The north half of Oklahoma was included in the Presbytery of Rendall, then established and two men Rev. Burr Williams and Rev. David J. Wallace, who had been members of Kiamichi, since 1899 were transferred to it.
In 1910 the colored Presbyterian ministers and Churches in east Texas were added to the Presbytery of Kiamichi. These included Rev. J. A. Loving, M. D., and the Mount Zion Church, at Jacksonville, Texas; and Rev. J. M. McKellar and the Mount Olivet Church at Rusk, Texas.
Annual Report of 1913
In 1913, the Presbytery included 14 ministers and 16 Churches as follows:
|Minister||Address||Church||Elders||Members||S.S. Members||Missionary Offerings||Self Support|
|Wiley Homer, H. R.||Grant, Okla.|
|Robert E. Flickinger, H. R.||Rockwell City, Iowa|
|Samuel Gladman1 , Ev.||Eufaula, Okla.|
|Thomas K. Bridges||Lukfata, Okla.||Mt. Gilead||2||26||25||$ 13||$ 25|
|William Butler||Eagletown, Okla.||St. Paul||4||27||38||8||98|
|Lukfata, Okla.||Pleasant Valley||2||27||37||8||15|
|Richard D. Colbert||Grant, Okla.||Hebron||2||19||15||8||12|
|William J. Starks||Garvin, Okla.||Garvin||3||30||57||11||190|
|William H. Carroll||Valliant, Okla.||Oak Hill||3||69||85||55||78|
|Noah S. Alverson||Griffin, Okla.||Ebenezer||1||12||13||4|
|Plant S. Meadows||Shawneetown, Okla.||Mt. Pleasant||2||8||10||3|
|Samuel J. Onque||Grant, Okla.||Beaver Dam||4||41||55||10||53|
|Julius W. Mallard||Frogville, Okla.||New Hope||8||26||59||11||24|
|Frogville, Okla.||Sandy Branch||2||29||87||6||30|
|Pleasant Hill, v||4|
|J. A. Loving||Jacksonville, Texas||Mt. Zion||3||28||45||14|
|J. M. KcKeller-14||Rusk, Texas||Mt. Olivet-16||1||18||60||6|
These Churches now represent 38 elders; 400 members, and 583 Sunday school members. They contributed $180.00 to our Missionary Boards and $560.00, towards self-support.
At the next meeting of the synod in the fall of 1913, the two ministers and Churches in Texas were transferred to the Presbytery of White River, Arkansas.
Other ministers and Churches, that have been enrolled as members or a part of this Presbytery, and their names have not yet been mentioned, were as follows:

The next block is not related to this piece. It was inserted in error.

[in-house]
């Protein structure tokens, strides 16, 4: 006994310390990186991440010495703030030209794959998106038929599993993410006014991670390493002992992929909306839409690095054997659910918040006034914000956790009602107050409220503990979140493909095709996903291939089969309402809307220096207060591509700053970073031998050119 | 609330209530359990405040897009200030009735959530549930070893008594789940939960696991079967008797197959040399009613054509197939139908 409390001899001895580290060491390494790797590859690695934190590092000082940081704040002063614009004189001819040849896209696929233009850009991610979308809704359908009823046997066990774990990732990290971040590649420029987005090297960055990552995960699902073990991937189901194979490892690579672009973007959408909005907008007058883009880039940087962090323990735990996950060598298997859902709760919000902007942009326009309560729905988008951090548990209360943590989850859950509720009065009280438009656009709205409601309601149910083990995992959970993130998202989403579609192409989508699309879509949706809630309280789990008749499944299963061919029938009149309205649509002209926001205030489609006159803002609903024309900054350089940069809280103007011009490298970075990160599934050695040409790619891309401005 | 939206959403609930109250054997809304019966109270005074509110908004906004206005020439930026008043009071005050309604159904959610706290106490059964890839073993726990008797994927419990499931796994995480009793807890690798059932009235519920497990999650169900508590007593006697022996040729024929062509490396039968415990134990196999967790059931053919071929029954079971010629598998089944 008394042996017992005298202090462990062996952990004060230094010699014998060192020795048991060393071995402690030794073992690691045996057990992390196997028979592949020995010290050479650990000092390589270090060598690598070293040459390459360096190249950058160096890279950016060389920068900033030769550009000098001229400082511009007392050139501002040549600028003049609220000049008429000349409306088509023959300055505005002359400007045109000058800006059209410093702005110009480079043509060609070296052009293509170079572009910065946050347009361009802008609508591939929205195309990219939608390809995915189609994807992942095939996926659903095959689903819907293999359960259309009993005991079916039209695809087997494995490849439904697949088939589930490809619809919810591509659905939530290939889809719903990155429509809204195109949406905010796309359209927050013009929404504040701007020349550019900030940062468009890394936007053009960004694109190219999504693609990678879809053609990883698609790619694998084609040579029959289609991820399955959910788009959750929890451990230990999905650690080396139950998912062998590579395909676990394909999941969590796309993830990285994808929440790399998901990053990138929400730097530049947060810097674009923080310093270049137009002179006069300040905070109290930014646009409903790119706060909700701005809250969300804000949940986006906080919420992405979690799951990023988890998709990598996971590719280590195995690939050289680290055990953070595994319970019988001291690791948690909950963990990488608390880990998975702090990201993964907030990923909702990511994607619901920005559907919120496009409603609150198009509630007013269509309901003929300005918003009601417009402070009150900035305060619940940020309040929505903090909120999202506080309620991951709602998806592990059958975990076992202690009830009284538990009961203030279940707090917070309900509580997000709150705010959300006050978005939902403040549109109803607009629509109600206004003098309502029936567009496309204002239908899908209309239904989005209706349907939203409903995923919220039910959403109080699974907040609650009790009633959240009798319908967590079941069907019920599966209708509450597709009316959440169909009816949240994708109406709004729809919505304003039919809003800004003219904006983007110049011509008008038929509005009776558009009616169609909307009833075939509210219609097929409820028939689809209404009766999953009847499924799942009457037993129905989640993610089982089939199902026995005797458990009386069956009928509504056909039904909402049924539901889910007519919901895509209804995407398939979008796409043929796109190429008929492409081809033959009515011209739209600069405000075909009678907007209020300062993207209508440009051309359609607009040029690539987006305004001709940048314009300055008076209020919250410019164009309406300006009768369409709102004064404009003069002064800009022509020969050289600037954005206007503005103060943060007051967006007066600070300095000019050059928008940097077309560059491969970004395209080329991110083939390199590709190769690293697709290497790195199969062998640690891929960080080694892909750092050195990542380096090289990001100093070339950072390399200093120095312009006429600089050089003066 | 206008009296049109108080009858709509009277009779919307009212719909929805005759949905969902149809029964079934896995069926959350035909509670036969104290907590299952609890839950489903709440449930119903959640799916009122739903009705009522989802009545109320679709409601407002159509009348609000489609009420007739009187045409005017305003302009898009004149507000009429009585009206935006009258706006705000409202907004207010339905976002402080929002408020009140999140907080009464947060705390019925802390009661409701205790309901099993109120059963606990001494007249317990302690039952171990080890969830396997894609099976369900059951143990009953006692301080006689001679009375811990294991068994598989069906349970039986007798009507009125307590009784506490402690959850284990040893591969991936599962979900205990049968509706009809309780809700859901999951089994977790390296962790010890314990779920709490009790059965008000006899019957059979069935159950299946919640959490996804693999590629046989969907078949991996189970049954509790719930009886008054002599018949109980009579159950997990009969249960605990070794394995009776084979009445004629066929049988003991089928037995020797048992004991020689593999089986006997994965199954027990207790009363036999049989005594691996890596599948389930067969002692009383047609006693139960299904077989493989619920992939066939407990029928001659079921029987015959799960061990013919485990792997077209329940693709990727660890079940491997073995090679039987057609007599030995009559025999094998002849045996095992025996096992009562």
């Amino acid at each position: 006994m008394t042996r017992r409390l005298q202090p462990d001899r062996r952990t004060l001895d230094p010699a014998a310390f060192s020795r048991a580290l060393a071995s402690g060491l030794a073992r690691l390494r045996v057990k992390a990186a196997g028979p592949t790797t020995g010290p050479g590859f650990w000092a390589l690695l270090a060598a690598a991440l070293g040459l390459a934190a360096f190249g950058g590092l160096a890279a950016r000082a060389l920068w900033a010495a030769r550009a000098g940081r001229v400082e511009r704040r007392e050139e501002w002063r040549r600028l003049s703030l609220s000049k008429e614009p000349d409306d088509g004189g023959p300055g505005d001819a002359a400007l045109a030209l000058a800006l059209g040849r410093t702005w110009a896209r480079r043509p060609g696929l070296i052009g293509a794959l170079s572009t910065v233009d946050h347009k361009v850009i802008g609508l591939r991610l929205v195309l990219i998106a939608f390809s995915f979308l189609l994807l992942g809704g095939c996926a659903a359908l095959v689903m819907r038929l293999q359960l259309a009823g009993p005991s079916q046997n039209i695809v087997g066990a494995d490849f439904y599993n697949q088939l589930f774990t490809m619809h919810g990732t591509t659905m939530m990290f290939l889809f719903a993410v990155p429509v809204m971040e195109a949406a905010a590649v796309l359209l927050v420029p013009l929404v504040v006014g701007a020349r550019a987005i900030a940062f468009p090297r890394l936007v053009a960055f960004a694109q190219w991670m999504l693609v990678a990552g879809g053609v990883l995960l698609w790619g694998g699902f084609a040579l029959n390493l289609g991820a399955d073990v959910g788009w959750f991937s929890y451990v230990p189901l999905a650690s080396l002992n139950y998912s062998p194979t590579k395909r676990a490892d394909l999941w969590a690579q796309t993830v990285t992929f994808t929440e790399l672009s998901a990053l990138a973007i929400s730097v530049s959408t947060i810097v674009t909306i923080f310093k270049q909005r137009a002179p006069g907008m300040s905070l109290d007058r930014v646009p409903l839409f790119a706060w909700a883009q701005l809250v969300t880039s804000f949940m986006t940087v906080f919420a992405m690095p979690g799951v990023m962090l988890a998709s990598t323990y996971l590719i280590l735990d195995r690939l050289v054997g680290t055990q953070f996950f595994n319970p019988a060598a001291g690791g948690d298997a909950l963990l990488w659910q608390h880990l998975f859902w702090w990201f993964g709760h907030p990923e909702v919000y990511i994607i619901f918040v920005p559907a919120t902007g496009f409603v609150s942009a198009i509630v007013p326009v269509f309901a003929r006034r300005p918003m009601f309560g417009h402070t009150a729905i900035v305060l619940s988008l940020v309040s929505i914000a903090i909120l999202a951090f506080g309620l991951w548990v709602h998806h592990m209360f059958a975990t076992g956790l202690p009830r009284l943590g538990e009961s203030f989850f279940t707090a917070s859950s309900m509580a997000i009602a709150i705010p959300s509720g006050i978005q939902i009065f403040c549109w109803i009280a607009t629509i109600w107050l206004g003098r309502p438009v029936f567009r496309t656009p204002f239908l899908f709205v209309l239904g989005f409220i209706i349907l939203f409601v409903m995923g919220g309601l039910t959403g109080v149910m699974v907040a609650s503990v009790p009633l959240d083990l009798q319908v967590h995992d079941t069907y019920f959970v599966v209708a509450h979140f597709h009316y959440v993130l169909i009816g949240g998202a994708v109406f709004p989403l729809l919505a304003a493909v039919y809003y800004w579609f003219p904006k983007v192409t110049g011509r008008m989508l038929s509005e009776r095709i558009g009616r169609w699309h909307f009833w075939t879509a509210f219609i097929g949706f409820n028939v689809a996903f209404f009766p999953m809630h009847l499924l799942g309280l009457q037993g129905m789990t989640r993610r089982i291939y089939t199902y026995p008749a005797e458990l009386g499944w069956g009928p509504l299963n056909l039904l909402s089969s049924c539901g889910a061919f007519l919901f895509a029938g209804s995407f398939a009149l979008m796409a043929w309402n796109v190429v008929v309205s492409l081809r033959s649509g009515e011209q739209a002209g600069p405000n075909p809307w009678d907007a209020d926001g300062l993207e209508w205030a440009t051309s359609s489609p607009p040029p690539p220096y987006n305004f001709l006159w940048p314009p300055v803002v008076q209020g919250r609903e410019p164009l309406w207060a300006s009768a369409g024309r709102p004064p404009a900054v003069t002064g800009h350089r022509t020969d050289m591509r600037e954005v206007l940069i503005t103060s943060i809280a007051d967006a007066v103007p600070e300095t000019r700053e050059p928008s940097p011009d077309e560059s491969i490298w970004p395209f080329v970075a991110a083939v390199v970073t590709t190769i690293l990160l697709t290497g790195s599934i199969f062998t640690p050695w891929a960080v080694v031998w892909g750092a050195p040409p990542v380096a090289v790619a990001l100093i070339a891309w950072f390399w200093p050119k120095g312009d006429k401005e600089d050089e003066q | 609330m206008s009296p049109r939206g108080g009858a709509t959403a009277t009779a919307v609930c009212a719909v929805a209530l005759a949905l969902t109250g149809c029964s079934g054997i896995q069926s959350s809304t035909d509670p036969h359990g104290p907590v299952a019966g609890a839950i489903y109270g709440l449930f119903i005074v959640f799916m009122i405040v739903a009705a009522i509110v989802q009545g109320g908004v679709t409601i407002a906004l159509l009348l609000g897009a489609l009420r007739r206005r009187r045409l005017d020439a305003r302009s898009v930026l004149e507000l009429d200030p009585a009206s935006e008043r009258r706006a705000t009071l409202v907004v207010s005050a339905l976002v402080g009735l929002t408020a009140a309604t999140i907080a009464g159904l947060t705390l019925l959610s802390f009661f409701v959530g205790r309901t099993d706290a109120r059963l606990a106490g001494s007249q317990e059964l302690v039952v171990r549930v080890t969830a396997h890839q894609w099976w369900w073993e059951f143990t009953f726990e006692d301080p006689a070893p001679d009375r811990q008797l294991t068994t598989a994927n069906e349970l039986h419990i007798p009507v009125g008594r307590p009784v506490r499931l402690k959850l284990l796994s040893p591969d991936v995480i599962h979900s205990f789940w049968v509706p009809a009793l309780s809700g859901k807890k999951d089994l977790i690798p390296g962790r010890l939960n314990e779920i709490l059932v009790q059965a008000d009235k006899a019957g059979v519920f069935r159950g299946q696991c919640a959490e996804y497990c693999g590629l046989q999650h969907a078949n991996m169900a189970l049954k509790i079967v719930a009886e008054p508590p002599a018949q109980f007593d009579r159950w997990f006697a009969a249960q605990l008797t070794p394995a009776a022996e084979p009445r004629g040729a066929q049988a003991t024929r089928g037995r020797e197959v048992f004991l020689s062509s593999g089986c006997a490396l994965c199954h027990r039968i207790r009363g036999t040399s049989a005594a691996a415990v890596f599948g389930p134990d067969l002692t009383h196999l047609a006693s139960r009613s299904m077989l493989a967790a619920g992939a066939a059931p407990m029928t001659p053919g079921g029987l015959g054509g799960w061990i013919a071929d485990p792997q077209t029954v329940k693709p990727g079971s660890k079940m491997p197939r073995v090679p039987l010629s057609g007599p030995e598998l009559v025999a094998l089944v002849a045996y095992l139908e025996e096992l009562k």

Rev. Thomas C. Ogburn, who in 1890 and 1891 served Beaver Dam, New Hope and Hebron.
Rev. William G. Ogburn, who in 1890, served Saint Paul and Mount Gilead.
Rev. Burr Williams, who from 1899 to 1902 served Conwell chapel at Springvale, and from 1902 to 1903, served Mount Zion at Monger, O. T.
Rev. David J. Wallace, Langston, in 1899, and in 1906 at Okmulgee, Ok. Ter.
Rev. Hugh L. Harry, New Hope at Frogville in 1904 and 1905.
Succession Of Stated Clerks
Edward G. Haymaker, Clear Creek, Nov. 14, 1896-1903.
John H. Sleeper, Frogville, 1903-1904.
Thompson K. Bridges, Lukfata, 1904-1906.
Samuel Gladman, Millerton 1906-1910.
William J. Starks, Garvin, 1910-1914.
Exhibit Of Growth, 1868 To 1913
The following exhibit shows the comparative growth of the work among the colored people of the Choctaw nation in Indian Territory, the summaries commencing with the results of the work as left by Parson Charles W. Stewart, when he was honorably retired from further active service among the Churches, on account of the infirmities of age, in 1890, from Beaver Dam, New Hope, Hebron, St. Paul, and Mount Gilead, and in 1893, from Oak Hill and Forest. The report for 1898 is the first one of the new Presbytery of Kiamichi to include only colored Churches.
|Church||Address||Stewart began services||Date of organization||1890||1893||1898||1913|
|Total in Oklahoma||108(145)||37||187||354|
|Mount Zion||Jacksonville, Texas||28|
|Mount Olivet||Rusk, Texas||18|
|Total in Presbytery||400|
Dearth Of Ministers
This exhibit shows that the membership of the 7 Churches, when relinquished by Parson Stewart in 1890 and 1893, numbered 145, and in 1898, when the Presbytery under the name “Kiamichi” made its first report, including only colored Churches, the number was 187; suggesting a gain of 42 members by his successors in 8 years. If, however, the 16 members at Sandy Branch be taken from the 1898 column, it shows the 7 Churches served by Stewart, gained only 26 members during all those eight years.
This lack of growth, during this important period, was in great measure due to the fact most of the Churches were left vacant, during a considerable part of that period. Thirty years had passed since the people had been accorded their freedom, but so great had been the lack of educational facilities, a sufficient number of acceptable men that could read and expound the scriptures profitably to others, could not be found. Other communities throughout the south were experiencing the same need, and had no young men to spare for these needy fields.
Favorite Sons Become Ministers
It devolved upon each community to solve this problem, relating to the supply of ministers, by encouraging their own brightest and best boys to train for the ministry. That was the way this problem had to be solved by the Choctaw Freedmen in the south part of Indian Territory.